Traversée crossing Etymology. From Middle English traversen, from Old French traverser, from Latin trans (“across”) + versus (“turned”), perfect passive participle of Latin vertere (“to turn”). traverse (n.) “act of passing through a gate, crossing a bridge, etc.,” mid-14c., from Old French travers, from traverser (see traverse (v.) Meaning “a passage by which one may traverse” is recorded from 1670s. Military fortification sense of “barrier, barricade” is recorded from 1590s. flora and fauna species has/have correlations to policies regarding immigration, migrants
Plants are amazing ways to explore the world, to discover parts of the world that we hear aboutand may never have an opportunity to visit. The culture, the food and their rich complex history. The journey of the tulip from: Kyrgyzstan, Turkmenistan, Uzbekistan, Kazakhstan, Tajikistan, think this little flower that caused havoc in Holland, upended people’s lives ( rather like the 2008 financial meltdown, both caused by greed). By foot, by horse, by camel this little bulb made its way to Turkey, and it is in Turkey that it is first honoured and recognized for its beauty. Think of that journey, no cell phone, no maps, the journey part of the well traveled Silk road.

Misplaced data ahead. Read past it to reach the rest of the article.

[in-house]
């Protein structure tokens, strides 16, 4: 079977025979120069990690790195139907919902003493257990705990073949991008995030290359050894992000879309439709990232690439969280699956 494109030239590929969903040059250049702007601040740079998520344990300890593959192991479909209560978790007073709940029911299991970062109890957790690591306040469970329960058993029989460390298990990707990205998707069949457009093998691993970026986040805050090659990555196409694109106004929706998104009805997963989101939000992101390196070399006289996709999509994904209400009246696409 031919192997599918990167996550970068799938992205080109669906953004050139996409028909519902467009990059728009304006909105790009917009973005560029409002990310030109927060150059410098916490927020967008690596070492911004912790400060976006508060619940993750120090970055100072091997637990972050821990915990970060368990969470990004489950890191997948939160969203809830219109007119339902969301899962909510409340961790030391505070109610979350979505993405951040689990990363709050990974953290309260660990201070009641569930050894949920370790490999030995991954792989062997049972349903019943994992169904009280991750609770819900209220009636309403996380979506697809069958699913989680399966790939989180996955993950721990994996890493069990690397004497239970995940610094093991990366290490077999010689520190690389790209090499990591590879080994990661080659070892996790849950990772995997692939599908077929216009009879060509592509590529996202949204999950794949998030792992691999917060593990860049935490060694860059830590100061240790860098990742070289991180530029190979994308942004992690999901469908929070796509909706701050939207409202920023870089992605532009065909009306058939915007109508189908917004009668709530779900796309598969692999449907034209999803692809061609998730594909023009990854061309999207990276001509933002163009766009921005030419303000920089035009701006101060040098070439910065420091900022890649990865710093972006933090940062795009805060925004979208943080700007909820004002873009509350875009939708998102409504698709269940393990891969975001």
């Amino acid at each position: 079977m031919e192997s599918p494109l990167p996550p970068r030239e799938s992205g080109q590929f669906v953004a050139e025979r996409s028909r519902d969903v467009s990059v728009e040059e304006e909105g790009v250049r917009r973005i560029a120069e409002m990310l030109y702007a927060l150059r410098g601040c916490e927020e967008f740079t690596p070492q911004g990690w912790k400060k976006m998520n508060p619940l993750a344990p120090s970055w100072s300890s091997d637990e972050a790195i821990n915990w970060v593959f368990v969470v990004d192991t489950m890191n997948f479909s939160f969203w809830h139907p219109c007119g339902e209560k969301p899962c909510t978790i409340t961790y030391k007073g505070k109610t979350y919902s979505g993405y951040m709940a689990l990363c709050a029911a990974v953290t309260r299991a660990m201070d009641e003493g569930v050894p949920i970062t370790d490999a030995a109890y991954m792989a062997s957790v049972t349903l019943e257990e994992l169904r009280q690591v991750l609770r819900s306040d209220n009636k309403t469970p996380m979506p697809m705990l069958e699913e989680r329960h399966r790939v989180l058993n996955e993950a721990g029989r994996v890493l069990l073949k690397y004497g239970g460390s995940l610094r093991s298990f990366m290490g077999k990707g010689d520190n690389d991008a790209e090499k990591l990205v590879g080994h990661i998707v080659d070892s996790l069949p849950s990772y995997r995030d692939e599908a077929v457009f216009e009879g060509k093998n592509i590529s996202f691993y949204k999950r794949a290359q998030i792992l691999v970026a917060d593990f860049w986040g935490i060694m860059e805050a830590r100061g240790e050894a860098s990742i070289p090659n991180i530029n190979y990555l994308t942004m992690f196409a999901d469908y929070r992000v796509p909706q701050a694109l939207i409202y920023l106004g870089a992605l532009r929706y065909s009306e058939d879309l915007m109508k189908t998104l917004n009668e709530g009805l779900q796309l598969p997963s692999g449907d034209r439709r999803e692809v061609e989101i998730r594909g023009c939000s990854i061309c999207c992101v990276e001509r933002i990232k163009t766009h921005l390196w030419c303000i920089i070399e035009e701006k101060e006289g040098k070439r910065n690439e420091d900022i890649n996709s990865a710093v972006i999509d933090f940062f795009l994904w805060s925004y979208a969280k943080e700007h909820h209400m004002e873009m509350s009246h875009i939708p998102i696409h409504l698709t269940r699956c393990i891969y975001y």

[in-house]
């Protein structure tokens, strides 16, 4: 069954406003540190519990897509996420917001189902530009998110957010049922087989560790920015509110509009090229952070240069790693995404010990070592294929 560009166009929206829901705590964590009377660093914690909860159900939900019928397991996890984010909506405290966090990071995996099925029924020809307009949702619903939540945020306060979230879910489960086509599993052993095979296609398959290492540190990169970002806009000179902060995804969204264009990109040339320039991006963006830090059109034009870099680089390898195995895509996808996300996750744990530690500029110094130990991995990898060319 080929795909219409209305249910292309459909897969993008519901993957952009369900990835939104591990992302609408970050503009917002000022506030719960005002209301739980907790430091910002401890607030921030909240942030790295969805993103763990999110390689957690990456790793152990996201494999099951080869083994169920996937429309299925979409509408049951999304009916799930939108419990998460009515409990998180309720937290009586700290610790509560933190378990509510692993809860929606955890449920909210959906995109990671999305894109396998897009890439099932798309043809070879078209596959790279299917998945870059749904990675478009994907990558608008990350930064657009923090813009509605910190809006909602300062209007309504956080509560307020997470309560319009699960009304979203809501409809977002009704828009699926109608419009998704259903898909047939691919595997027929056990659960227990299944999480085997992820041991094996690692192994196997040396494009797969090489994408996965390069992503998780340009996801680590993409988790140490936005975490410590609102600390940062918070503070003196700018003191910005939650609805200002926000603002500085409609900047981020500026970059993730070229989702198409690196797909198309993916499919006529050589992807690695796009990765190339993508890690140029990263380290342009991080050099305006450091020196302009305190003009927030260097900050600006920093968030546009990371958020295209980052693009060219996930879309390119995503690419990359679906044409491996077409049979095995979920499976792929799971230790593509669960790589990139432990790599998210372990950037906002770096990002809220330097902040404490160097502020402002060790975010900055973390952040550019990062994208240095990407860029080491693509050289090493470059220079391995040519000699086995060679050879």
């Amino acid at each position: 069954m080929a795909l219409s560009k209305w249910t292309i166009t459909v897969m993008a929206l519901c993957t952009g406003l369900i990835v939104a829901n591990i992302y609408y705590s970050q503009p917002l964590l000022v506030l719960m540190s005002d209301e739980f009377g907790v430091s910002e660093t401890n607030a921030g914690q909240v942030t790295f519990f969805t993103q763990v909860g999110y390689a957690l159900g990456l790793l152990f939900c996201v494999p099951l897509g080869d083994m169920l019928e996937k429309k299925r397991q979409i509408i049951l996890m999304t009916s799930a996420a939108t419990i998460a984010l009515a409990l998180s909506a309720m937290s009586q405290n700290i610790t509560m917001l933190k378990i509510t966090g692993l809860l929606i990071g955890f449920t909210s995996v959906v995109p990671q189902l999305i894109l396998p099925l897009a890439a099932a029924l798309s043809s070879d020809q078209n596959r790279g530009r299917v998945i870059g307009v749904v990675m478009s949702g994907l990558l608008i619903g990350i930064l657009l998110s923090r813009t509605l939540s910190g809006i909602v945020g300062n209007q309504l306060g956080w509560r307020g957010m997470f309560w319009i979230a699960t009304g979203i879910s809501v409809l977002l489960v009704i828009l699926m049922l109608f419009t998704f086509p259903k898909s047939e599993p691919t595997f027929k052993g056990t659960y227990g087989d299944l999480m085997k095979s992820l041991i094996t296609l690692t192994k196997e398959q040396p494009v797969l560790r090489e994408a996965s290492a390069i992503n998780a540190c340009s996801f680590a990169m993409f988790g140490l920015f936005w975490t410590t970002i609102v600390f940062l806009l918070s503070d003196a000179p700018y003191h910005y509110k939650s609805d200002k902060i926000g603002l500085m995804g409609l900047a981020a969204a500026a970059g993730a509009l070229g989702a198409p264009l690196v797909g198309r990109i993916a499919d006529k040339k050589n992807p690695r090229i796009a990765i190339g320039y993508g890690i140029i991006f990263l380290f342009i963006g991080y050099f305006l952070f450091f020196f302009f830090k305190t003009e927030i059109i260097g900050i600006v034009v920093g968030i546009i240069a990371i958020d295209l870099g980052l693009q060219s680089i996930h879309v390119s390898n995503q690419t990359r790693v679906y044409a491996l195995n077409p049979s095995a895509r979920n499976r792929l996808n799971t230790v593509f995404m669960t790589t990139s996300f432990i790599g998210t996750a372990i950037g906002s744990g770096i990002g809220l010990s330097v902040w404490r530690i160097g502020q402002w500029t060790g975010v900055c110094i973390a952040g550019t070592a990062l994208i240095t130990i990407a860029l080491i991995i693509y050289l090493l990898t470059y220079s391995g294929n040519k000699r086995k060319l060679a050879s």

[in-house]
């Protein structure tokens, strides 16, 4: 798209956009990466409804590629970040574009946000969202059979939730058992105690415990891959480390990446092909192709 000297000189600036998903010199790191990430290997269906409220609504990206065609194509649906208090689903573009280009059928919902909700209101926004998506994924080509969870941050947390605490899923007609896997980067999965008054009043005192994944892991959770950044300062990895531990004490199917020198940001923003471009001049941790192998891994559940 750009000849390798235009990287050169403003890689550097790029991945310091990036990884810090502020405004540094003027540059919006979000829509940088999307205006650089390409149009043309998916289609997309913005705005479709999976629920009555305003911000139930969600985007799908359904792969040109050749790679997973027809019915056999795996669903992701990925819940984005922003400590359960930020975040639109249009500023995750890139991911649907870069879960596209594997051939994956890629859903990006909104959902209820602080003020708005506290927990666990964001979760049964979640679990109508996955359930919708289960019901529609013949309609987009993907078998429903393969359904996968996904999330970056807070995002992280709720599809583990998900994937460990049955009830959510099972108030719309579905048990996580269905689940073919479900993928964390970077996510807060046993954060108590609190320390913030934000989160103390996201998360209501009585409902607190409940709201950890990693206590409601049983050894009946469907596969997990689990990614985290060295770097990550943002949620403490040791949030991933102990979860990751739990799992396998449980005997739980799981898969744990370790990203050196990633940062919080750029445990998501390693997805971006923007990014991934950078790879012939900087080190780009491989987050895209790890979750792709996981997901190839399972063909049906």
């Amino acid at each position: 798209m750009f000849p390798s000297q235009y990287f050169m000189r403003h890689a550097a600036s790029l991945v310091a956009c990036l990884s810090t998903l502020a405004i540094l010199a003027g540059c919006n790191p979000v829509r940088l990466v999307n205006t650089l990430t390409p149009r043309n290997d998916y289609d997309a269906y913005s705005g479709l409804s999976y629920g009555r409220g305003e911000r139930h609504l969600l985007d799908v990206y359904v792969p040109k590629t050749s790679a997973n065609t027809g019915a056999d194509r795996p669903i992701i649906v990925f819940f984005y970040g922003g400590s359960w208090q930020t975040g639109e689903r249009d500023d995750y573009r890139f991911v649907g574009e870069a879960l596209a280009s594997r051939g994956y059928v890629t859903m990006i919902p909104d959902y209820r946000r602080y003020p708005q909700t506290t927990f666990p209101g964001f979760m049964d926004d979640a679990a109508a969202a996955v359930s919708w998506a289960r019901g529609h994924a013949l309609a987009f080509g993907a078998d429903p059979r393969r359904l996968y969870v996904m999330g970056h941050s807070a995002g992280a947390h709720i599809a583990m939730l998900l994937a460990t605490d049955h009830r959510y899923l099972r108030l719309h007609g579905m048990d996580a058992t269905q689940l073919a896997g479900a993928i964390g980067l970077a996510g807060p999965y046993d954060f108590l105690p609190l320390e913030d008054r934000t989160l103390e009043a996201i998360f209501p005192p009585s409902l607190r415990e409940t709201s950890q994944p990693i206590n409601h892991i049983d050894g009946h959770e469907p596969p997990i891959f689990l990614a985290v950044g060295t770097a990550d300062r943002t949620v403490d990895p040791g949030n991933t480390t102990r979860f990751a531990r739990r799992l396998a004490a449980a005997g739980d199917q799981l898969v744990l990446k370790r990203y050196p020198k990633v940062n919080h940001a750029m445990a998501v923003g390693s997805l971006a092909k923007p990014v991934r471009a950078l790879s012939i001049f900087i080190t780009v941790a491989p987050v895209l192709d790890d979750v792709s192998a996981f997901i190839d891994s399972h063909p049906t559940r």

Then there is the journey of the artichoke. Saracen’ of Syria and Palestine, introduced artichokes to Italy. The artichoke is spoken of as a garden plant by Homer, Hesiod, Pliny the Elder, Sicily. It is mentioned in Carthage (Tunisia) and then taken to Cordoba Andalusia, Spain by the Moors It travels from Naples to Florence in 1466, and to Avignon 1532, and then the court of Henry VIII’s . Was it Catherine of Aragon who brought the artichoke to England?